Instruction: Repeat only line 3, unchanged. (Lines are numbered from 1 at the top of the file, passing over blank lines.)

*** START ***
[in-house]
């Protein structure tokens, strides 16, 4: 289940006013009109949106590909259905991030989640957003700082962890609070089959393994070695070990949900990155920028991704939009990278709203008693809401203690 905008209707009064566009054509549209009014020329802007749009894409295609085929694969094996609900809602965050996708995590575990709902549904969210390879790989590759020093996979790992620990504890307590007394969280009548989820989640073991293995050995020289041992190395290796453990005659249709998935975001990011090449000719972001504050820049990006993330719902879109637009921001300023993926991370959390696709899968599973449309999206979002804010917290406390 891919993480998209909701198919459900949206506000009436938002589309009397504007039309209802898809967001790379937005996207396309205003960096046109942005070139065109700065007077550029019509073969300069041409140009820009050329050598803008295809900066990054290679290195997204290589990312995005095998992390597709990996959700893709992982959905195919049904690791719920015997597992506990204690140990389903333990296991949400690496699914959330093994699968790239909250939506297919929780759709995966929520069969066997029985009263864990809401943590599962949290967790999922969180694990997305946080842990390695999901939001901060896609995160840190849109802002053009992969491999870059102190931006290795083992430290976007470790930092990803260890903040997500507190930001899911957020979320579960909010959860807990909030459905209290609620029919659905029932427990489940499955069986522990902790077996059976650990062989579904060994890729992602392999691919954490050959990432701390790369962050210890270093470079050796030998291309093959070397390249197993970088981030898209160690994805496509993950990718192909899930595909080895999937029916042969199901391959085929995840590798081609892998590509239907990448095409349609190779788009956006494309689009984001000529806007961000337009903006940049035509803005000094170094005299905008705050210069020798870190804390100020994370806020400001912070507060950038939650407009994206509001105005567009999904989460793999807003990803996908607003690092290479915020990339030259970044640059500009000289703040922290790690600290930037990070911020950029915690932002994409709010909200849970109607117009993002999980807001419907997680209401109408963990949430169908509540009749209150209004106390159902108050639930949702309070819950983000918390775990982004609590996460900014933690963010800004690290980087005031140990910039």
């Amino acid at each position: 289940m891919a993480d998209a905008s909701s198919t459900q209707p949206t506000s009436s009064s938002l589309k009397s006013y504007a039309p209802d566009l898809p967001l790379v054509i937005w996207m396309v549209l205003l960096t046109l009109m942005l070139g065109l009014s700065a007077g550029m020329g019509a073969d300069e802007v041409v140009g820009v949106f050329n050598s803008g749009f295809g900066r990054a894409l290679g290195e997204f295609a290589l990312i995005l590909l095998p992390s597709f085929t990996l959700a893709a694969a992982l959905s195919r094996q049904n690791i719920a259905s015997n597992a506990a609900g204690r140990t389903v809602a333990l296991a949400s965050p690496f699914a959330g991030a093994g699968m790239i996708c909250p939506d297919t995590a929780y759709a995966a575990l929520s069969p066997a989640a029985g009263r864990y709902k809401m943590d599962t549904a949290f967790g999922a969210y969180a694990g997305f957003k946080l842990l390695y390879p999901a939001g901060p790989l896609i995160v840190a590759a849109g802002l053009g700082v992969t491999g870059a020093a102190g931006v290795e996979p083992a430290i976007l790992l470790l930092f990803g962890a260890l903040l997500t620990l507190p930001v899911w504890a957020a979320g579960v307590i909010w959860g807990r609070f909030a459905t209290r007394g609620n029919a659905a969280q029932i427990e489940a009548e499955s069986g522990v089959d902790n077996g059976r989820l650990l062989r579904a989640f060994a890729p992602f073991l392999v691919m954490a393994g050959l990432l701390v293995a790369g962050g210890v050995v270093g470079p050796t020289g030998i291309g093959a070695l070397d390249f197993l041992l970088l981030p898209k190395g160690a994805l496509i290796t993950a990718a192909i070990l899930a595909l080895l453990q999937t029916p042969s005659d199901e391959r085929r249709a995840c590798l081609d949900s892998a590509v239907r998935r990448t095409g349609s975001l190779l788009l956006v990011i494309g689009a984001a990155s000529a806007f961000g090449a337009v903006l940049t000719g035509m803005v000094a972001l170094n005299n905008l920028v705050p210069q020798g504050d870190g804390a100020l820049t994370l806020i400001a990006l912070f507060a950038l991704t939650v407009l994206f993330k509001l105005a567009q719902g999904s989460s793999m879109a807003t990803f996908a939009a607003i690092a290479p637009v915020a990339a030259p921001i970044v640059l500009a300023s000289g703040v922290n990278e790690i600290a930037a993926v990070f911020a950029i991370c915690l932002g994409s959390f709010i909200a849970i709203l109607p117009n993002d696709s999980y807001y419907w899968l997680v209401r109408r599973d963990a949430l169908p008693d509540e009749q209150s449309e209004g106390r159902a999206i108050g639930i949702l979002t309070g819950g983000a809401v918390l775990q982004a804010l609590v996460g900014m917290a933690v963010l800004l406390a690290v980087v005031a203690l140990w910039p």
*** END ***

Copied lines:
């Amino acid at each position: 289940m891919a993480d998209a905008s909701s198919t459900q209707p949206t506000s009436s009064s938002l589309k009397s006013y504007a039309p209802d566009l898809p967001l790379v054509i937005w996207m396309v549209l205003l960096t046109l009109m942005l070139g065109l009014s700065a007077g550029m020329g019509a073969d300069e802007v041409v140009g820009v949106f050329n050598s803008g749009f295809g900066r990054a894409l290679g290195e997204f295609a290589l990312i995005l590909l095998p992390s597709f085929t990996l959700a893709a694969a992982l959905s195919r094996q049904n690791i719920a259905s015997n597992a506990a609900g204690r140990t389903v809602a333990l296991a949400s965050p690496f699914a959330g991030a093994g699968m790239i996708c909250p939506d297919t995590a929780y759709a995966a575990l929520s069969p066997a989640a029985g009263r864990y709902k809401m943590d599962t549904a949290f967790g999922a969210y969180a694990g997305f957003k946080l842990l390695y390879p999901a939001g901060p790989l896609i995160v840190a590759a849109g802002l053009g700082v992969t491999g870059a020093a102190g931006v290795e996979p083992a430290i976007l790992l470790l930092f990803g962890a260890l903040l997500t620990l507190p930001v899911w504890a957020a979320g579960v307590i909010w959860g807990r609070f909030a459905t209290r007394g609620n029919a659905a969280q029932i427990e489940a009548e499955s069986g522990v089959d902790n077996g059976r989820l650990l062989r579904a989640f060994a890729p992602f073991l392999v691919m954490a393994g050959l990432l701390v293995a790369g962050g210890v050995v270093g470079p050796t020289g030998i291309g093959a070695l070397d390249f197993l041992l970088l981030p898209k190395g160690a994805l496509i290796t993950a990718a192909i070990l899930a595909l080895l453990q999937t029916p042969s005659d199901e391959r085929r249709a995840c590798l081609d949900s892998a590509v239907r998935r990448t095409g349609s975001l190779l788009l956006v990011i494309g689009a984001a990155s000529a806007f961000g090449a337009v903006l940049t000719g035509m803005v000094a972001l170094n005299n905008l920028v705050p210069q020798g504050d870190g804390a100020l820049t994370l806020i400001a990006l912070f507060a950038l991704t939650v407009l994206f993330k509001l105005a567009q719902g999904s989460s793999m879109a807003t990803f996908a939009a607003i690092a290479p637009v915020a990339a030259p921001i970044v640059l500009a300023s000289g703040v922290n990278e790690i600290a930037a993926v990070f911020a950029i991370c915690l932002g994409s959390f709010i909200a849970i709203l109607p117009n993002d696709s999980y807001y419907w899968l997680v209401r109408r599973d963990a949430l169908p008693d509540e009749q209150s449309e209004g106390r159902a999206i108050g639930i949702l979002t309070g819950g983000a809401v918390l775990q982004a804010l609590v996460g900014m917290a933690v963010l800004l406390a690290v980087v005031a203690l140990w910039p």